What's an algorithm worth? Hundreds of billions, potentially.
Ask Google (Nasdaq: GOOG ) . Its search algorithm was worth $180 billion as of yesterday's close. Akamai's (Nasdaq: AKAM ) algorithm for Web-content delivery was worth $6 billion. EMC (NYSE: EMC ) spent $2.1 billion to acquire RSA in 2006, in part for its encryption algorithm. Cisco (Nasdaq: CSCO ) , worth $159 billion in market value, uses algorithms to increase the usefulness of its routers.
Smaller companies are profiting as well. Consider VASCO Data Security (Nasdaq: VDSI ) , an RSA competitor, which says that a proprietary algorithm is key to its Digipass technology for secure banking. It commands a $472 million market value.
Math in your investing future
I mention all of this because, if you want to invest in information technology, you ought to understand (a) what an algorithm is and (b) why it's important. Let's begin with a definition: "In mathematics, computing, linguistics, and related disciplines, an algorithm is a ... type of effective method in which a list of well-defined instructions for completing a task will, when given an initial state, proceed through a well-defined series of successive states, eventually terminating in an end state. The transition from one state to the next is not necessarily deterministic; some algorithms, known as probabilistic algorithms, incorporate randomness."
I emphasized that last sentence because it best describes why a company like Akamai is so valuable. The Web is complex, redundant, and unwieldy. That's both a strength (bringing down the entire Internet is nearly unthinkable) and a weakness (organizing and making business sense out of it is extremely difficult).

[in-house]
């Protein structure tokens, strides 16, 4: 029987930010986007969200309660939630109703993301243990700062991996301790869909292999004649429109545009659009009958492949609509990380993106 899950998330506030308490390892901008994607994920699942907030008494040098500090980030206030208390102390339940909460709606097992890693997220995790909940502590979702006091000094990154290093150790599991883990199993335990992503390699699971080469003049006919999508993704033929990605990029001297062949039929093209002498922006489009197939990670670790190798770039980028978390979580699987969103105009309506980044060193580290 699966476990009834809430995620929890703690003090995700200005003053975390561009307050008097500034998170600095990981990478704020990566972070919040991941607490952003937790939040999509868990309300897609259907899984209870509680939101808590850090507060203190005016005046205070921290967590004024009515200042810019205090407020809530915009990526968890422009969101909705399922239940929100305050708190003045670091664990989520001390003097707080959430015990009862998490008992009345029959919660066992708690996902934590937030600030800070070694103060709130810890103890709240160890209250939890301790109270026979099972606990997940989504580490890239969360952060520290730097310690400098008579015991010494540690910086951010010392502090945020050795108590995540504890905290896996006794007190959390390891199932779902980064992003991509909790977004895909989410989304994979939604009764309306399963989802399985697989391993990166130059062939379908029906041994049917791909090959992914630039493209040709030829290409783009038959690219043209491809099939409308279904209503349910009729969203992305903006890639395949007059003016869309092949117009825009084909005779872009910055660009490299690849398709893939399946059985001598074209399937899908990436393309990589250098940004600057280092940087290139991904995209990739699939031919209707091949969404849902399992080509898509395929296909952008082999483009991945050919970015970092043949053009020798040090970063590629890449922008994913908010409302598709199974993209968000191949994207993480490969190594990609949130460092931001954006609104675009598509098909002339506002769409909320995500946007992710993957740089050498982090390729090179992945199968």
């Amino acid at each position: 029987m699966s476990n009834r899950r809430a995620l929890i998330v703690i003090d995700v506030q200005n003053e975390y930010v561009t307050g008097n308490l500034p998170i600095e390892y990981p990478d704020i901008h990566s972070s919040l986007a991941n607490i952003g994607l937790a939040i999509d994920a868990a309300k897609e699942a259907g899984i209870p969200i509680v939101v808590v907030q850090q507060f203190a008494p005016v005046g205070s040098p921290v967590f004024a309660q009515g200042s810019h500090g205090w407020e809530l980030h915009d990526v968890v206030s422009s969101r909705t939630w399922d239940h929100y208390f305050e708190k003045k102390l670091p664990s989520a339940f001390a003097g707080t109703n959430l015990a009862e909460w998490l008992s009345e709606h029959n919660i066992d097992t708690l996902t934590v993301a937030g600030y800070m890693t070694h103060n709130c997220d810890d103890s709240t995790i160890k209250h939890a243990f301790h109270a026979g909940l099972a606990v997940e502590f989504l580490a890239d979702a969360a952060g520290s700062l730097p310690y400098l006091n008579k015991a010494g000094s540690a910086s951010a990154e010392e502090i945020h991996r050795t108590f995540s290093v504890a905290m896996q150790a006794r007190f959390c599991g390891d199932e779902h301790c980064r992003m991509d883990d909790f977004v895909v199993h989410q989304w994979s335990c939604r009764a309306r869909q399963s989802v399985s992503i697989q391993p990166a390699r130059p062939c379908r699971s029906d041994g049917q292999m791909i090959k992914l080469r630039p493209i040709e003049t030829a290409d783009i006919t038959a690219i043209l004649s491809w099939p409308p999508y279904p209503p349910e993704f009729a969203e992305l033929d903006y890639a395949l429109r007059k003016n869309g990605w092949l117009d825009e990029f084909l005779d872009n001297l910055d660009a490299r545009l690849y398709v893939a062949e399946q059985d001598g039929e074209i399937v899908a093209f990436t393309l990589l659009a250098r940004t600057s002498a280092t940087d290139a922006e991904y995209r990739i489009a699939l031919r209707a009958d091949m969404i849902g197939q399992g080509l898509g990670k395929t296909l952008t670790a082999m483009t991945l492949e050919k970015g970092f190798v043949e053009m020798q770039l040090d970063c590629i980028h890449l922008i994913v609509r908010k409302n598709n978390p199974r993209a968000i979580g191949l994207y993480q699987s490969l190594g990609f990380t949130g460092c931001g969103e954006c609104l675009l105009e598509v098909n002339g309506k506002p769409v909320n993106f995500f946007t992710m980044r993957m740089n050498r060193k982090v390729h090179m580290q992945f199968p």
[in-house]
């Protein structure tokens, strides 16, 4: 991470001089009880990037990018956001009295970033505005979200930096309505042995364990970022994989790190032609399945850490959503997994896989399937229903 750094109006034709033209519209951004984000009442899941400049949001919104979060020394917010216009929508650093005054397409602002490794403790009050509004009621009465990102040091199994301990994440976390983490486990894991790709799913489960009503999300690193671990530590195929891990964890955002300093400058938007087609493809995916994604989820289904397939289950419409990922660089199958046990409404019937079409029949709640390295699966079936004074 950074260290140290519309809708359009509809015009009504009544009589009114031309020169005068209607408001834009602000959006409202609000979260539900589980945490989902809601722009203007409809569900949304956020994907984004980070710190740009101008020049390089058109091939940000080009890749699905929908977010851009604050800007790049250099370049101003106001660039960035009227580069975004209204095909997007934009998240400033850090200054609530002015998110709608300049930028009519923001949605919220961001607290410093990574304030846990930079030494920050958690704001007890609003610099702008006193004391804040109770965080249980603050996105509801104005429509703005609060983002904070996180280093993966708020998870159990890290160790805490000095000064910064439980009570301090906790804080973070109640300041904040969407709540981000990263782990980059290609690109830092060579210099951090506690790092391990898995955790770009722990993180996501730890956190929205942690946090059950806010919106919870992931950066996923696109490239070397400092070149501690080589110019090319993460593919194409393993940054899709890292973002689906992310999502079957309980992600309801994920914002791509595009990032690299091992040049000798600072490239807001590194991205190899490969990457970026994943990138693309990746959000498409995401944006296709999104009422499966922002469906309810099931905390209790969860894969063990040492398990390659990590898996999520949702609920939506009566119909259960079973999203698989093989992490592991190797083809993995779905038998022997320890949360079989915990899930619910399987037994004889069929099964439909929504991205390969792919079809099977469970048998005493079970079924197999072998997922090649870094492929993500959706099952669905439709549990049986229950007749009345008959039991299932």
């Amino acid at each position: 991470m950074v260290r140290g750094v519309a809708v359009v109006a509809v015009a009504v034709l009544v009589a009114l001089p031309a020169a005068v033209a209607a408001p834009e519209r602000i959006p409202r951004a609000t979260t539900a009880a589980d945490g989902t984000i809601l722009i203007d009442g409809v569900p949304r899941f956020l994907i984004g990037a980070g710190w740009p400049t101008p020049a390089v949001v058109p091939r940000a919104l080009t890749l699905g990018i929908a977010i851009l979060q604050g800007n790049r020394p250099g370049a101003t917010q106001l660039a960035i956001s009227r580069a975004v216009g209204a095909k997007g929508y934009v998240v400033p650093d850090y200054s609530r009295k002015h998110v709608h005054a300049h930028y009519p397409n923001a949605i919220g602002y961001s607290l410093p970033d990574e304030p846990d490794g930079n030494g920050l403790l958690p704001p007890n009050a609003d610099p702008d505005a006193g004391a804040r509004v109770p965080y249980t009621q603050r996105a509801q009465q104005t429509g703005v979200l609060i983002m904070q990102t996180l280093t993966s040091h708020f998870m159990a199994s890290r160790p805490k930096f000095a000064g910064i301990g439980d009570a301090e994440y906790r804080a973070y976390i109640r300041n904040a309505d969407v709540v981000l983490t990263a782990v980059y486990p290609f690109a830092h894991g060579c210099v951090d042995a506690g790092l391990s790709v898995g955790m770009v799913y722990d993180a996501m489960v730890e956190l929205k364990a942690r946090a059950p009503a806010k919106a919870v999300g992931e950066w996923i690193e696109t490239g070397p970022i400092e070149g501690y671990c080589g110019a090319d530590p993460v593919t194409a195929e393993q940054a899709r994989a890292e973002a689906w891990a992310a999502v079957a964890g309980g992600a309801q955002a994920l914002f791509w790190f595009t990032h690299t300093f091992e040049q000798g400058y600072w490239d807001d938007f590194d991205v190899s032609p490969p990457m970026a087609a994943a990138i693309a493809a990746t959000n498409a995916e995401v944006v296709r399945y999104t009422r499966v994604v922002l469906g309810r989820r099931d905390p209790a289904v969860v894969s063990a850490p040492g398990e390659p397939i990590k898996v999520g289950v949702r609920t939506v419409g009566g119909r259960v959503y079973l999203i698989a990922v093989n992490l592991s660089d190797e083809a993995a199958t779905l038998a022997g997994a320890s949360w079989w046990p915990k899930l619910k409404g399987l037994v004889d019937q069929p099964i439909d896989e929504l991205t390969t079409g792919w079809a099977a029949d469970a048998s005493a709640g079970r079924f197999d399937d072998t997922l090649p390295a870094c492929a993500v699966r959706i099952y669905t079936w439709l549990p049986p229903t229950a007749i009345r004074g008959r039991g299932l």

Hence the pressing need for rich and unique algorithms.
And think about this: Patenting a "process" or "method" is often weak. Just ask Research In Motion (Nasdaq: RIMM ) how it feels about NTP, for which it paid more than $600 million in 2006 to settle a patent tussle. Algorithms -- especially Web algorithms -- are math: a unique formula that can't be duplicated once patented.
Not exactly the Next Big Thing ...
Perhaps the ubiquity of algorithms is the reason that, two years ago, BusinessWeek published a cover story in which it proclaimed that math would "rock your world."
Or maybe it was about the money, since investments in math-driven start-ups continue to proliferate. Popular news-ratings site Digg uses an algorithm to rank articles and, according to press reports, has taken in at least $10 million in venture funding.
Venture capitalists are still on the hunt. Aster Data Systems recently unveiled a product that pulls together off-the-shelf components to create a massive, clustered database capable of crunching terabytes of data extremely quickly. News Corp.'s (NYSE: NWS ) MySpace is already a customer. And superstar tech financier Sequoia Capital joined other early backers of Google in providing what press reports say is at least $6 million in early-stage financing.
What's so special about Aster? The algorithm, of course. As its "hello, world" press release states, "The key to the Aster nCluster architecture is a series of patent-pending algorithms and processes that control the placement, partitioning, balancing, replication and querying across clusters of intelligent nodes."
Not surprisingly, Aster founder Mayak Bawa cut his coding teeth creating algorithms for querying distributed systems -- think of far-flung computers connected over a network that crunch bits by the terabyte -- while at Stanford, home to a certain Googley, algorithm-creating pair you've heard of.
There are still billions of dollars to be made on the Web. Unlocking that value will demand richer and more complex algorithms. I want to invest in the best of them early, as I did with Akamai.
Fool contributor Tim Beyers also writes for Rule Breakers. He owned shares of Akamai at the time of publication. Akamai is a Rule Breakers recommendation. VASCO is a Stock Advisor selection. The Motley Fool has a market-beating disclosure policy.